Curbing Cat Aggression
Dealing With An Aggressive Acting Kitten.
I use the term “aggressive acting” because the roughhousing engaged in by a kitten isn’t inoffensive. This is juvenile cat aggression and should be addressed early on. Although a kitten will get carried away using her teeth and claws, she is basically acting out a predatory play behavior. She is practicing her stalk, attack, and killing maneuvers on you! A kitten acts this way because she has boundless energy. Of course, in between these energy bursts, there are those angelic catnaps. Consider adopting two kittens. They would release their energy on each other and not on you.
You have selected your new kitten. Your cat was hopefully properly socialized. Proper socialization means that when your kitten was still nursing, the owner took her out of the litter to be held and handled by all sorts of people—big and small, male and female. The kitten learns early on that people are gentle, fun to touch, and occasionally have great food treats.
It is important for you to expose your new kitten to all kinds of people. When your kitten is sleepy or wants to cuddle in your lap, you have an excellent opportunity to teach her that touching in certain sensitive places is not to be feared. Softly rub her toes, lift her lips and touch her teeth, fold back her ears, and run her tail through your closed hand. She will not be afraid of getting touched by other people. Your veterinarian will love you!
Training Your Kitten, De-escalation.
Teach your kitten to go into a carrier by placing food tidbits inside. Then, let her go in and out freely. Give her praise for doing this by saying, “Good Kitty!” This will make it less traumatic for her when you do have to take her to the veterinarian or go on a trip. With your kitty in the carrier, take short trips at first. Carry her from one room to another, then to the car and back. Take a drive around the block with your cat once she is used to her carrier, . Eventually, your kitten will get accustomed to traveling in her carrier.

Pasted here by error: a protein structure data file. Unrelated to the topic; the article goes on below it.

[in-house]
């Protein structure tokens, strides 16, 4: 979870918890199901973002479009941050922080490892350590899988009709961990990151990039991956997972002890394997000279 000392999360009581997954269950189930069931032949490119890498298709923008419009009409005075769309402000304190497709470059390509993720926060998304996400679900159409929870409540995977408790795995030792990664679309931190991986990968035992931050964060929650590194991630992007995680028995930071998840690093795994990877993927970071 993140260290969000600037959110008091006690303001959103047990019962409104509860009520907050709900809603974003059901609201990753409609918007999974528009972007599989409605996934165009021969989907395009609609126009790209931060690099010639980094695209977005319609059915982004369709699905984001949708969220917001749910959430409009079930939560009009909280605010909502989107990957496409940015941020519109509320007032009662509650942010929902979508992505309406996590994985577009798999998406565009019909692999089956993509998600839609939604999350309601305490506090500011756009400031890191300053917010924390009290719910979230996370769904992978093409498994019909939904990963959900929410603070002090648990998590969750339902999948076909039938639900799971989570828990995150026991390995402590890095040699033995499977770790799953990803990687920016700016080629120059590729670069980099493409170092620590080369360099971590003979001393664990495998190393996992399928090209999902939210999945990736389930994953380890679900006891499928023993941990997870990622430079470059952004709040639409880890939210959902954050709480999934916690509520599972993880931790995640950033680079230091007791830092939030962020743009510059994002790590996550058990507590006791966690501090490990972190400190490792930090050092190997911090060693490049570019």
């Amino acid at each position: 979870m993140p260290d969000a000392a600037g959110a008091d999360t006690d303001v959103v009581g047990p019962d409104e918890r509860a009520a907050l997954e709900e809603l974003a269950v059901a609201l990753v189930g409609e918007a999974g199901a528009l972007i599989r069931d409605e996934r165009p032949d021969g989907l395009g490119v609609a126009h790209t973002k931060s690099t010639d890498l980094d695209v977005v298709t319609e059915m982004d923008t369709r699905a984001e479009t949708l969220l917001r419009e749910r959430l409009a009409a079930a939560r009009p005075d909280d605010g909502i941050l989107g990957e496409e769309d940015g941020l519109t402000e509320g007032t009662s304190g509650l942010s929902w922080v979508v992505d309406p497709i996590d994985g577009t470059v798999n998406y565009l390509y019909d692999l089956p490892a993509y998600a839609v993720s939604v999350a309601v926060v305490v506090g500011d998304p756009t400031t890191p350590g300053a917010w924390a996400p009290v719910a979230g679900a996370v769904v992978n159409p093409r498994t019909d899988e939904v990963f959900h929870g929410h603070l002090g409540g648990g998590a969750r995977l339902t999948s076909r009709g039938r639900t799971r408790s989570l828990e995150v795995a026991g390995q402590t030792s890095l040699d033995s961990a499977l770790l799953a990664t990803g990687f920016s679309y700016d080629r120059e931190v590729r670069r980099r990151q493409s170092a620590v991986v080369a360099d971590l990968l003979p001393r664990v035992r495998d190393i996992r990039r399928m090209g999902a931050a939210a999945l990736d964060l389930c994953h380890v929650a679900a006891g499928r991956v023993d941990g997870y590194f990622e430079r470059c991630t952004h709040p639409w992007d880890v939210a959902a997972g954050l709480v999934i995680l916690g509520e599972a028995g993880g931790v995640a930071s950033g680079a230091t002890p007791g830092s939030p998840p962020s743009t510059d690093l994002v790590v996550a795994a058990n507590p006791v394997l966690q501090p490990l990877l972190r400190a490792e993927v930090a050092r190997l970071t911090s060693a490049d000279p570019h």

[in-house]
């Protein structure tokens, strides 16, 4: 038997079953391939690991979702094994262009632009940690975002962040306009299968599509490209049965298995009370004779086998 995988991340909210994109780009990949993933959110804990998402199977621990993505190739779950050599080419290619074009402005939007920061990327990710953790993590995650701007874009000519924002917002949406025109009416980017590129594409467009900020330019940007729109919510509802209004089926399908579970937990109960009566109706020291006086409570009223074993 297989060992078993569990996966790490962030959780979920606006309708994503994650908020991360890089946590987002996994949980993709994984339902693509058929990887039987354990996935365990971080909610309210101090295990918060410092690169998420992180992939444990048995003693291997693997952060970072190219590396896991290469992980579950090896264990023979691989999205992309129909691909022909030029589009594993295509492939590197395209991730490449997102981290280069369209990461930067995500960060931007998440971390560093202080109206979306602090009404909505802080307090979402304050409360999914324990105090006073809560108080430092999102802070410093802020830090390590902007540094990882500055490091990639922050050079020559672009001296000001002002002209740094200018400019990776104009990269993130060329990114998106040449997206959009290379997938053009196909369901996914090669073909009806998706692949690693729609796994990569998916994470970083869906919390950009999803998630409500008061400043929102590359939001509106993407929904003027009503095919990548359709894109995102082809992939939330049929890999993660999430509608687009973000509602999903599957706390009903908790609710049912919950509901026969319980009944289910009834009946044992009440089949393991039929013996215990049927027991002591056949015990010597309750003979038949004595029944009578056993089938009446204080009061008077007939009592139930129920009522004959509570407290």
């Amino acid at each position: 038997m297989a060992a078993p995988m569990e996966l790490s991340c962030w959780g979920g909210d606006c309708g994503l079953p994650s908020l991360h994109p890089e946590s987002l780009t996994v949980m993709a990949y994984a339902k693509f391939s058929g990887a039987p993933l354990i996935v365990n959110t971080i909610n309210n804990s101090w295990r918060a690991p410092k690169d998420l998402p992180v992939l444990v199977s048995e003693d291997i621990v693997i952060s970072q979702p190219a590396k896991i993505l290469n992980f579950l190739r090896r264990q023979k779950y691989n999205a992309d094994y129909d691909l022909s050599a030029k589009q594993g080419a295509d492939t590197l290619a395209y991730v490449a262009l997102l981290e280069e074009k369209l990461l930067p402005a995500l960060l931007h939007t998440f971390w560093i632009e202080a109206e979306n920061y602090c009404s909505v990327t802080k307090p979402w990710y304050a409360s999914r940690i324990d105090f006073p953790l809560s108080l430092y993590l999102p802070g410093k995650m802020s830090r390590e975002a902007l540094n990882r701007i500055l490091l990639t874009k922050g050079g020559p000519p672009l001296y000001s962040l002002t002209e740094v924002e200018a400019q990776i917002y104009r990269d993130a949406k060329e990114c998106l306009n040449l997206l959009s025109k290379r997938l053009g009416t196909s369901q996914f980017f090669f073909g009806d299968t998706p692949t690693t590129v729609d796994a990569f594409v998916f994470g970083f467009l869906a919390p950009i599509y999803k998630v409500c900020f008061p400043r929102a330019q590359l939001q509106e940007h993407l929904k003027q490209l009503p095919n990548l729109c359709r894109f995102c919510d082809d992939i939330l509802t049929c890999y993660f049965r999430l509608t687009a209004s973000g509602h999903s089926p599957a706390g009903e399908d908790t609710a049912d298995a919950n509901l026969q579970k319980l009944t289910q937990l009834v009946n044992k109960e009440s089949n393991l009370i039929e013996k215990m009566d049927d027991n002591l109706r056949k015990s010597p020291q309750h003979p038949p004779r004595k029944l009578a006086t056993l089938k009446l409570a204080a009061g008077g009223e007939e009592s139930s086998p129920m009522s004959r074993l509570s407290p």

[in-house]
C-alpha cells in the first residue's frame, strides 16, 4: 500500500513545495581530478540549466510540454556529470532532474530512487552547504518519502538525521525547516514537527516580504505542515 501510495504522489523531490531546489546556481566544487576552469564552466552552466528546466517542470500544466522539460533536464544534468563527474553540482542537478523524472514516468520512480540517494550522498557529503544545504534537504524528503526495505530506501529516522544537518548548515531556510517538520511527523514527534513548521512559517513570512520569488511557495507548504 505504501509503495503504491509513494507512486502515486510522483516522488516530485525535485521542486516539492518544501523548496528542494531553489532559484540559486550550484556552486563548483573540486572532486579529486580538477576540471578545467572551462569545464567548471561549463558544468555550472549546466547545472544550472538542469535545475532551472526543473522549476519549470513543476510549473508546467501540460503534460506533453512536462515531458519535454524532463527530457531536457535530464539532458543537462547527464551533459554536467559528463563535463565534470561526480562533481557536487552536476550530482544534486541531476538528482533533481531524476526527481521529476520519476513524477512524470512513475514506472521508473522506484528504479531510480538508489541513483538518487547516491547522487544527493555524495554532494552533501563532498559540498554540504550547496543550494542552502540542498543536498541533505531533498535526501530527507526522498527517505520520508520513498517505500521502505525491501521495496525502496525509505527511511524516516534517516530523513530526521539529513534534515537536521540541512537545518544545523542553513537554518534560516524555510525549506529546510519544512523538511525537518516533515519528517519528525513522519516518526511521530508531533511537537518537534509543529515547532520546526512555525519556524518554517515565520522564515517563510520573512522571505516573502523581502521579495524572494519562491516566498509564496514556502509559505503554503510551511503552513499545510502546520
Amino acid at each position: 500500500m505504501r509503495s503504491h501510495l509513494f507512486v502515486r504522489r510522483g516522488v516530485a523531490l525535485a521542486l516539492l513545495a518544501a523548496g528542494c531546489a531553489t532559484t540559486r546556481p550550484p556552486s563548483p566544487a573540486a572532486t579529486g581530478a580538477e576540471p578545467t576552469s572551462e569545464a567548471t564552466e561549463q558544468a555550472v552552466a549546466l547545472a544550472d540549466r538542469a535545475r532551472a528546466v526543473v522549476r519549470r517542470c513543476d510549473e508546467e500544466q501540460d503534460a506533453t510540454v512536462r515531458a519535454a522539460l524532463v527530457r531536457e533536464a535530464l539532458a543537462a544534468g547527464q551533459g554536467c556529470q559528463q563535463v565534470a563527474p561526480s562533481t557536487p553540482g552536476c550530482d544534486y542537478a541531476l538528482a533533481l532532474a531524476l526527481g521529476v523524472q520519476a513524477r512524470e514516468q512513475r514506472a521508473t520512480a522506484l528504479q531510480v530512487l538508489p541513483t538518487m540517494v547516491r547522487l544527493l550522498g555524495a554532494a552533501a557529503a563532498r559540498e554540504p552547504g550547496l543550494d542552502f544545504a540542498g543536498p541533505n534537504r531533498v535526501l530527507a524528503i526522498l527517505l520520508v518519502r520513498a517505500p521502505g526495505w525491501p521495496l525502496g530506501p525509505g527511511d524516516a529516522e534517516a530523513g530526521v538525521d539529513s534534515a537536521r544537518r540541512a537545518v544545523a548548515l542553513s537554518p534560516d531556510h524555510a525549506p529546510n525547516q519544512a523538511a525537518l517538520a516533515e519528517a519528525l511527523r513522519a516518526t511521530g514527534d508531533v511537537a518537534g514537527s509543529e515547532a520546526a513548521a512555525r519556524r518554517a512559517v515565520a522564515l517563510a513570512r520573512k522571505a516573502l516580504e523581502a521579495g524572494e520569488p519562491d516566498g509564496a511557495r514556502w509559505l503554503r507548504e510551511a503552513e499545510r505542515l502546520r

Mama cat will warn her kitten immediately by a growl, or even a tap on the nose if she plays too roughly. Similarly, if your kitten plays too roughly with you, say loudly, “OUCH!” until she stops, then praise her for ceasing her rough play. It is important always to follow a reprimand, “Ouch” or “No” with “Good Kitty” when the behavior stops. It is a good way to nip cat aggression in the bud while kitty is still young.
How to respond to cat aggression
Never punish your kitten by hitting, chasing, or throwing something at her. For a cat, these acts constitute abuse, and surely this form of punishment causes a cat to become aggressive. If your kitten is getting too rough in a play session, after saying “Ouch” or “No Biting” discontinue the play. A kitten who wants to play badly after the play is ended a few times will soon learn to play your way.
Some feline experts advise to give light tap on the nose with a forefinger. It will signal your dislike for their behavior that kitty will understand.
Keep lots of cat toys available for energy release and use a string or a squeak toy to divert the biting, scratching kitten’s attention.
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